5:15 PM - 6:30 PM
[PEM18-P01] A statistical study of near-earth magnetotail variations during substorm based on THEMIS data
In this study, we investigate the temporal and spatial development of the near-Earth magnetotail during substorms based on a superposed-epoch analysis of THEMIS data in the interval from November 2007 to April 2010, using a substorm onset as a time reference. To investigate the transport of the magnetic flux, we evaluated the ion flow velocity vector perpendicular to the magnetic field and perform the superposed epoch analysis for its three components. In addition, we carry out similar analysis by collecting data of positive and negative values of three velocity components separately to investigate relative timings of the flows with respect to the substorm onset.
The result shows that earthward flows increase just before the substorm onset, and tailward flows increase just after the onset in the region of -10 > X(GSM) > -12 Re (Earth radii). Furthermore, the fraction of the earthward flow events to the total events (earthward and tailward flow events) increases just before the onset, followed by increase of the fraction of tailward flow events. These results supports the validity of the NENL (Near-Earth Neutral Line) model and CCSR (Catapult Current Sheet Relaxation) model in which the earthward flows start earlier than the substorm onset.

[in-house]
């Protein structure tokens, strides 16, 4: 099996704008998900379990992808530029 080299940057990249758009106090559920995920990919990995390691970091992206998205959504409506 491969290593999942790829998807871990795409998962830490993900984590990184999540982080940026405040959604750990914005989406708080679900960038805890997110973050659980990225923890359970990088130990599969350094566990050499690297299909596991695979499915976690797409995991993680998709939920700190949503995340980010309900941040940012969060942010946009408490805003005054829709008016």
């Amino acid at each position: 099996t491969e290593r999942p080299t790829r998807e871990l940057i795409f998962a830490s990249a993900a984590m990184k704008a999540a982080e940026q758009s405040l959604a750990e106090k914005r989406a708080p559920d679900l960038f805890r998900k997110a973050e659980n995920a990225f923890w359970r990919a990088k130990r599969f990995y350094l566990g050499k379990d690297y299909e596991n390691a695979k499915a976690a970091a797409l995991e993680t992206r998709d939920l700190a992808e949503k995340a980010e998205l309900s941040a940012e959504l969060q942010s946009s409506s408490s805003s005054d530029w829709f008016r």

As for the increase of the tailward flows, it can be interpreted by reflection model proposed by Ohtani et al. (2009). Concerning the flows in Y-direction, they increase in the dawnward direction just before the onset, and duskward flows increase just after the onset in -10 > X(GSM) > -12 Re . It is possibly because our dataset contains more events in the dusk-side than those in the dawn-side, thereby, the initial flow is in the earthward and slightly dawnward directions reflecting the magnetic field structure in that region.
It is also found that immediately after the onset, it is found that the number of earthward flows becomes almost the same to the number of tailward flows in -8> X> -9Re. This can be the result of the ballooning instability which causes the current disruption (CD). Combining, this result with those forementioned, we can conclude that the NENL or CCSR model is more appropriate than the CD model to explain the onset of substorm.